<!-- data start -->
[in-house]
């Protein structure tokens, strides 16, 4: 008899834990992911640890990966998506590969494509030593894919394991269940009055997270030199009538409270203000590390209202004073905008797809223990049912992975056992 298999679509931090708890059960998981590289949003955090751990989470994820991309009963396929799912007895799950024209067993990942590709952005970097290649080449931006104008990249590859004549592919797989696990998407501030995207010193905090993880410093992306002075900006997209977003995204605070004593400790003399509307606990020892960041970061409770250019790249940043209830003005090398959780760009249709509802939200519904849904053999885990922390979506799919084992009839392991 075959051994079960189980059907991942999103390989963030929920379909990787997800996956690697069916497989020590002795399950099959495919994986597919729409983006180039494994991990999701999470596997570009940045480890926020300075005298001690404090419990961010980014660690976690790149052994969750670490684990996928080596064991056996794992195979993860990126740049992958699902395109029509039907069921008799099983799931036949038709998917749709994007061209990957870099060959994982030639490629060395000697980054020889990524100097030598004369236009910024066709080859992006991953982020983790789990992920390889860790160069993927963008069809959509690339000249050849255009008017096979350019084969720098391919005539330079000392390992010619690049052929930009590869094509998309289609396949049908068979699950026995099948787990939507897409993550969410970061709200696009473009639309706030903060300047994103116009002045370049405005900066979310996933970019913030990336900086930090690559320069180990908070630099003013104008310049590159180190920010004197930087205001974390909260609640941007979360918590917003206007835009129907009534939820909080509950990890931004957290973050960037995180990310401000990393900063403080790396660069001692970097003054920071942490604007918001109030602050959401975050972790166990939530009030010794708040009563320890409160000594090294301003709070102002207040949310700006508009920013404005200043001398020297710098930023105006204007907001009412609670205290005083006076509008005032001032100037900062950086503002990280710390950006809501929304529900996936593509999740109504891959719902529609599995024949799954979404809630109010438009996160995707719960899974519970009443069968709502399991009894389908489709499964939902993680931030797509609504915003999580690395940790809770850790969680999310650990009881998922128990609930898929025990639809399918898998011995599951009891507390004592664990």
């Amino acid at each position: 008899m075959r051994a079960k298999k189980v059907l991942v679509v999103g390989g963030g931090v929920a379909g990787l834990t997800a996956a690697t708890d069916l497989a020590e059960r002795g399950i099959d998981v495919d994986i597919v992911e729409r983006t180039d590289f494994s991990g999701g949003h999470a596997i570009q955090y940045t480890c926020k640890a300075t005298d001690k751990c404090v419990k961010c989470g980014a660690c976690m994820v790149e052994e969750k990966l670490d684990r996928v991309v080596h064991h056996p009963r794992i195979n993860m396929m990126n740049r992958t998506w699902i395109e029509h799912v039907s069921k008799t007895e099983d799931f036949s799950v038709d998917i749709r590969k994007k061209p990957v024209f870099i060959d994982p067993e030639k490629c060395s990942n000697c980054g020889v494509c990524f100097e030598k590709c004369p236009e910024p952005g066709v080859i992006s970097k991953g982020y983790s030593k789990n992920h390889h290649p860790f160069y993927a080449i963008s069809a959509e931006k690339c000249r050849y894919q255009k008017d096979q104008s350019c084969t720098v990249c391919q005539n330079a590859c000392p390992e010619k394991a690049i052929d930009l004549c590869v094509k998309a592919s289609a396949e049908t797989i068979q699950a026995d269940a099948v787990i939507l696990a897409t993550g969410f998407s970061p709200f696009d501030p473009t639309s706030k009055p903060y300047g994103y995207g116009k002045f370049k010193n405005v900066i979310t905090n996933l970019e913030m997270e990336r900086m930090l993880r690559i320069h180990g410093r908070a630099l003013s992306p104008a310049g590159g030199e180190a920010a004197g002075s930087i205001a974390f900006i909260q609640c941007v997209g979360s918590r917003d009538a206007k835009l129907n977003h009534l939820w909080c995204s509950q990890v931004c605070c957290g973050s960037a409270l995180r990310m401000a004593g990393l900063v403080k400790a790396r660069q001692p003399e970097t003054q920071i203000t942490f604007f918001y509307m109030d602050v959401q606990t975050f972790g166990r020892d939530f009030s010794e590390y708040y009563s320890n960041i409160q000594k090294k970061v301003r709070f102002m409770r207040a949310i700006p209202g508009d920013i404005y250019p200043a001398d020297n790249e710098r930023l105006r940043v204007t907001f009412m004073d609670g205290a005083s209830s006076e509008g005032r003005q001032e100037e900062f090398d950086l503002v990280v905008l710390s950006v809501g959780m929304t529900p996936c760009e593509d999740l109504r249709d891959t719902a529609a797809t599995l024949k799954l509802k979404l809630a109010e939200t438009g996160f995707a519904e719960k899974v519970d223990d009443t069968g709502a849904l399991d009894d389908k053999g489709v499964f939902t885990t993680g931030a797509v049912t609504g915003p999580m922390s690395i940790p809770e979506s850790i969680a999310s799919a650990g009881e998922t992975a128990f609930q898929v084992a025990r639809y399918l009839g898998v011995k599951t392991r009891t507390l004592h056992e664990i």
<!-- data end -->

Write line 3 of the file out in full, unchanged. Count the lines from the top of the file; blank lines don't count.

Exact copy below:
């Amino acid at each position: 008899m075959r051994a079960k298999k189980v059907l991942v679509v999103g390989g963030g931090v929920a379909g990787l834990t997800a996956a690697t708890d069916l497989a020590e059960r002795g399950i099959d998981v495919d994986i597919v992911e729409r983006t180039d590289f494994s991990g999701g949003h999470a596997i570009q955090y940045t480890c926020k640890a300075t005298d001690k751990c404090v419990k961010c989470g980014a660690c976690m994820v790149e052994e969750k990966l670490d684990r996928v991309v080596h064991h056996p009963r794992i195979n993860m396929m990126n740049r992958t998506w699902i395109e029509h799912v039907s069921k008799t007895e099983d799931f036949s799950v038709d998917i749709r590969k994007k061209p990957v024209f870099i060959d994982p067993e030639k490629c060395s990942n000697c980054g020889v494509c990524f100097e030598k590709c004369p236009e910024p952005g066709v080859i992006s970097k991953g982020y983790s030593k789990n992920h390889h290649p860790f160069y993927a080449i963008s069809a959509e931006k690339c000249r050849y894919q255009k008017d096979q104008s350019c084969t720098v990249c391919q005539n330079a590859c000392p390992e010619k394991a690049i052929d930009l004549c590869v094509k998309a592919s289609a396949e049908t797989i068979q699950a026995d269940a099948v787990i939507l696990a897409t993550g969410f998407s970061p709200f696009d501030p473009t639309s706030k009055p903060y300047g994103y995207g116009k002045f370049k010193n405005v900066i979310t905090n996933l970019e913030m997270e990336r900086m930090l993880r690559i320069h180990g410093r908070a630099l003013s992306p104008a310049g590159g030199e180190a920010a004197g002075s930087i205001a974390f900006i909260q609640c941007v997209g979360s918590r917003d009538a206007k835009l129907n977003h009534l939820w909080c995204s509950q990890v931004c605070c957290g973050s960037a409270l995180r990310m401000a004593g990393l900063v403080k400790a790396r660069q001692p003399e970097t003054q920071i203000t942490f604007f918001y509307m109030d602050v959401q606990t975050f972790g166990r020892d939530f009030s010794e590390y708040y009563s320890n960041i409160q000594k090294k970061v301003r709070f102002m409770r207040a949310i700006p209202g508009d920013i404005y250019p200043a001398d020297n790249e710098r930023l105006r940043v204007t907001f009412m004073d609670g205290a005083s209830s006076e509008g005032r003005q001032e100037e900062f090398d950086l503002v990280v905008l710390s950006v809501g959780m929304t529900p996936c760009e593509d999740l109504r249709d891959t719902a529609a797809t599995l024949k799954l509802k979404l809630a109010e939200t438009g996160f995707a519904e719960k899974v519970d223990d009443t069968g709502a849904l399991d009894d389908k053999g489709v499964f939902t885990t993680g931030a797509v049912t609504g915003p999580m922390s690395i940790p809770e979506s850790i969680a999310s799919a650990g009881e998922t992975a128990f609930q898929v084992a025990r639809y399918l009839g898998v011995k599951t392991r009891t507390l004592h056992e664990i």